Nomenclature of carbon compounds


Each day many compounds are identified and this can lead to confusion on how to identify and describe them in a systematic manner. A proper nomenclature can ascertain on the prefix, suffix or any other criteria to be allotted.

Table of Contents

1. Introduction

2. The IUPAC system for the nomenclature

3. Steps of carbon compound nomenclature with an example

3. How to indicate a functional group

4. Heteroatom and Functional Groups


The IUPAC system for the nomenclature

A sensible nomenclature system should ensure 2 important aspects. Firstly, it must indicate how the carbon atoms of a given compound are bonded together resulting in the formation of the lattice of chains and rings. Secondly, the system should identify and locate the functional groups found within the compound. Since hydrogen is such a common component of organic compounds, its amount and locations can be assumed from the tetravalency of carbon, and need not be specified in most cases. The IUPAC nomenclature system help in avoiding the complexities arose out the arbitrary nomenclature. Knowing the IUPAC   rules and given a structural formula, one should be able to write a unique name for every distinct compound. Similarly, one should be able to draw the structural formula based on the IUPAC name. 3 major elements of an IUPAC system are :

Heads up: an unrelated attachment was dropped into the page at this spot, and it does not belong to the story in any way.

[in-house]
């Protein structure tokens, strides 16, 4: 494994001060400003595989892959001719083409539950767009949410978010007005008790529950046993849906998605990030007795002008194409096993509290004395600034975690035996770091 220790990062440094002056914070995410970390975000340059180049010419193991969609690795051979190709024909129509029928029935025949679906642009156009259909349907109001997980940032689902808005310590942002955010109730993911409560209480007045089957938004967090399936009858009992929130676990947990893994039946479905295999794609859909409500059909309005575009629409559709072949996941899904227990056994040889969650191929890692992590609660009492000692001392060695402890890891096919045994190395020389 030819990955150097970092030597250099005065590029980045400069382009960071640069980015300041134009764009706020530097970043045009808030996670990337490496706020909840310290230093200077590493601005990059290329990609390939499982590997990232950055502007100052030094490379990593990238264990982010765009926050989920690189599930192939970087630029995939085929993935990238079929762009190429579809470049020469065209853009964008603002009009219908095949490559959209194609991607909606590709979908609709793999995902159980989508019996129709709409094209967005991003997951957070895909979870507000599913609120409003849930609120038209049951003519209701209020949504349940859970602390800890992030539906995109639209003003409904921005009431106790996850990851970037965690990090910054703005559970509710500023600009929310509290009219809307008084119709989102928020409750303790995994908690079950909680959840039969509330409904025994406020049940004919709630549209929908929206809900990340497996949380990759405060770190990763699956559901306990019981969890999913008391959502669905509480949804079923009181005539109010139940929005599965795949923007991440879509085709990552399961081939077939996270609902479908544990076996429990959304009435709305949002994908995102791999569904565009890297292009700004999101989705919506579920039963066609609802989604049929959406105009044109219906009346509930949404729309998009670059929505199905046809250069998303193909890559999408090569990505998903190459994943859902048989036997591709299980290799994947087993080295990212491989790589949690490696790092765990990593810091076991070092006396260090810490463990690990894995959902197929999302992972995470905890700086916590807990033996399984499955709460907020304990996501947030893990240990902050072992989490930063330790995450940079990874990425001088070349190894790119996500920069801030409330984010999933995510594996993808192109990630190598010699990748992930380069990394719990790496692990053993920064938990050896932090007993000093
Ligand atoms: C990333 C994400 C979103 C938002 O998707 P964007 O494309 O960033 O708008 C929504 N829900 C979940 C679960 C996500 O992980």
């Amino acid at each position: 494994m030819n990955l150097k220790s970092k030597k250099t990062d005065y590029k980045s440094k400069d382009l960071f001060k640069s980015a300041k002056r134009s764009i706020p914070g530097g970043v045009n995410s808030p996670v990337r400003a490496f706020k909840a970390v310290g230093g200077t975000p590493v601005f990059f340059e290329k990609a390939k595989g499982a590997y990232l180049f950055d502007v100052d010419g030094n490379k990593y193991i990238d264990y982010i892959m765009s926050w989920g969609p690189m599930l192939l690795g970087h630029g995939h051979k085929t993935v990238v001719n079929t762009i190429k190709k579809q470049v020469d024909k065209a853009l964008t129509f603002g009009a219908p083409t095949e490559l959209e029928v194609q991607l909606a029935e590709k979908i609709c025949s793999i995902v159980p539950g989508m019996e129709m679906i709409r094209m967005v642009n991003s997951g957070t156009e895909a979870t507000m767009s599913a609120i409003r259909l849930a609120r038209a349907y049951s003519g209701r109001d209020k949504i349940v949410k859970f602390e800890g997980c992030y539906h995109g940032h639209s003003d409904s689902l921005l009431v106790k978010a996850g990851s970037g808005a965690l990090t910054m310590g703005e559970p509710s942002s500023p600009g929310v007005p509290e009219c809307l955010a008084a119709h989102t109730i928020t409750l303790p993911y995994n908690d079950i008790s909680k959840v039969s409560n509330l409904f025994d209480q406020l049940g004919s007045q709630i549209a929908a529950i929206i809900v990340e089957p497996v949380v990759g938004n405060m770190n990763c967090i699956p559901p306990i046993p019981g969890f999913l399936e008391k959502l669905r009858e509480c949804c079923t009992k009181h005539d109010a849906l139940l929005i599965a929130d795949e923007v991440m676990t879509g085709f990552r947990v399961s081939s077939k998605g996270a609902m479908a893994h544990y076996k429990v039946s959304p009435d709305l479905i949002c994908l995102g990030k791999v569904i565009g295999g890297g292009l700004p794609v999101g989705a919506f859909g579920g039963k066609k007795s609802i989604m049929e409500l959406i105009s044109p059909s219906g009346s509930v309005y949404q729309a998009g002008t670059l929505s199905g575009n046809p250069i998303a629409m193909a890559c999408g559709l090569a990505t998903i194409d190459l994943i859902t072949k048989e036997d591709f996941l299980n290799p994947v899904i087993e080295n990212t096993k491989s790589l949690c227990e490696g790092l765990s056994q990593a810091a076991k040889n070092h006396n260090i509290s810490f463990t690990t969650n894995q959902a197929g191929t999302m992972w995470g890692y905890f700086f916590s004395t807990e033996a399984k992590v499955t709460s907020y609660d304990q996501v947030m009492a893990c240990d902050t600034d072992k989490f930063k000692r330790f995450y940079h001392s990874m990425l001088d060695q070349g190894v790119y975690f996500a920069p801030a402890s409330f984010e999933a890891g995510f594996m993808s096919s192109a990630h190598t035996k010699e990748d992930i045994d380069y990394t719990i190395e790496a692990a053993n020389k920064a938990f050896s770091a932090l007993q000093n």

1.  A root or base indicating a major chain or ring of carbon atoms found in the molecular structure.

  2. A suffix or other element(s) designating functional groups that may be present in the compound.

  3. Names of substituent groups, other than hydrogen, that complete the molecular structure.


Steps of carbon compound nomenclature with an example


  1. In the carbon chain mentioned above, identify the functional group (If you look at the structure mentioned above, the compound is a hydrocarbon having a single bond between the carbon atoms. It is an alkane hence it will be indicated by the suffix “ANE”.

  2. Find the longest carbon chain (There are four carbon atoms in the longest chain), the prefix of the compound will be “BUT”.

  3. Now, number the carbon atoms in the longest chain as mentioned above and look for any branched group, name them and give their position on the carbon chain (In this case there are no branched groups).

  4. Finally, combine different elements (from the above steps) of the name into a single word, in this case, the name of the compound is butane.


How to indicate a functional group

It is indicated either by prefix or suffix. For example, alkene has a suffix “ene” and alkyne has suffix “yne”, alcohol has a suffix “ol”, aldehyde has a suffix “al”, ketone has a suffix “one”  etc. One of the suffix-ane and how to use this is given in the form of table below. 


Heteroatom and Functional Groups

In a chain of hydrocarbons, one or more hydrogen atoms can be replaced by other atoms in based on their valencies, the element that replaces hydrogen is known as heteroatom. The heteroatoms and the group containing such elements will impart chemical properties to that compound therefore they are called functional groups. One such example is Pyridine,  it is a heterocyclic compound having nitrogen as a heteroatom.






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